“Horses sweat, men perspire, and women glow.” This holdover from the Victorian era may be guilty of splitting hairs at the expense of science, but the fact remains that the natural secretions of human skin are much more than just salt water. They are a complex and ever-changing mix of chemicals. These compounds can serve as biomarkers to provide data on a wide range of conditions and diseases.
Eccrine Systems is a company created to develop research done by the University of Cincinnati and the Air Force Research Labs at Wright Patterson Air Force Base. The business model is to develop applications for intellectual property (IP) that was created by this research, and to license it to partners who will bring products to market. One key aspect of their technology is that they can create wearable devices that are self-contained and that provide real-time analysis of target compounds in the wearer’s sweat. Their system can analyze the presence of several different biomarkers at the same time.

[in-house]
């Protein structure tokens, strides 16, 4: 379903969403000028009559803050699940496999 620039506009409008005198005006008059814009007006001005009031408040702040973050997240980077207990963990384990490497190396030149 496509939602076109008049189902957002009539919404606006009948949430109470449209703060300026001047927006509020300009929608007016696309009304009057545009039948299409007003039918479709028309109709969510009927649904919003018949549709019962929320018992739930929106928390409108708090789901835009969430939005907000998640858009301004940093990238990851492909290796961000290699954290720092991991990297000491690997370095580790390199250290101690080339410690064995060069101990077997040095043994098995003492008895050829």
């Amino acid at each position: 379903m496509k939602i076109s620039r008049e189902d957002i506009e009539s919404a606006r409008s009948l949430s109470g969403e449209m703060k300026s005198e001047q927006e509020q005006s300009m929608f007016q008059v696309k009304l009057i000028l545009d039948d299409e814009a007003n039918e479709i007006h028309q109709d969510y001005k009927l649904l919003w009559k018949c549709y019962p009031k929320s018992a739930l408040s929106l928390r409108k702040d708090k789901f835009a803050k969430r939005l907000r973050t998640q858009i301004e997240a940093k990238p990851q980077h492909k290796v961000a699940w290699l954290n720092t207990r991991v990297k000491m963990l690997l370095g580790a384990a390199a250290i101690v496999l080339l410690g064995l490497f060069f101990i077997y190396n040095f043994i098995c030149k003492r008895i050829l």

Sweat monitoring has a number of important advantages as a source of biomarker data. It’s non-invasive; you do not have to pierce the skin which greatly reduces the chances of infection. Sweat is produced just about all over the body, presenting many opportunities to collect sweat for analysis. Sweat is produced more or less uniformly, and is not likely to be affected by other influences in the way that saliva or breath content can be altered by food that has been eaten. And sweat can contain a wide range of chemicals of interest, from metabolic by-products to pharmaceutical traces, and even environmental factors such as metals or pesticides.
Eccrine Systems just closed a Series A Funding round of $5.5 million. The company also has received a $3.96 million contract from the U.S. Air Force Research Laboratory. It is conceivable that sweat analysis could be a common component of wearable devices and smart garments in the very near future.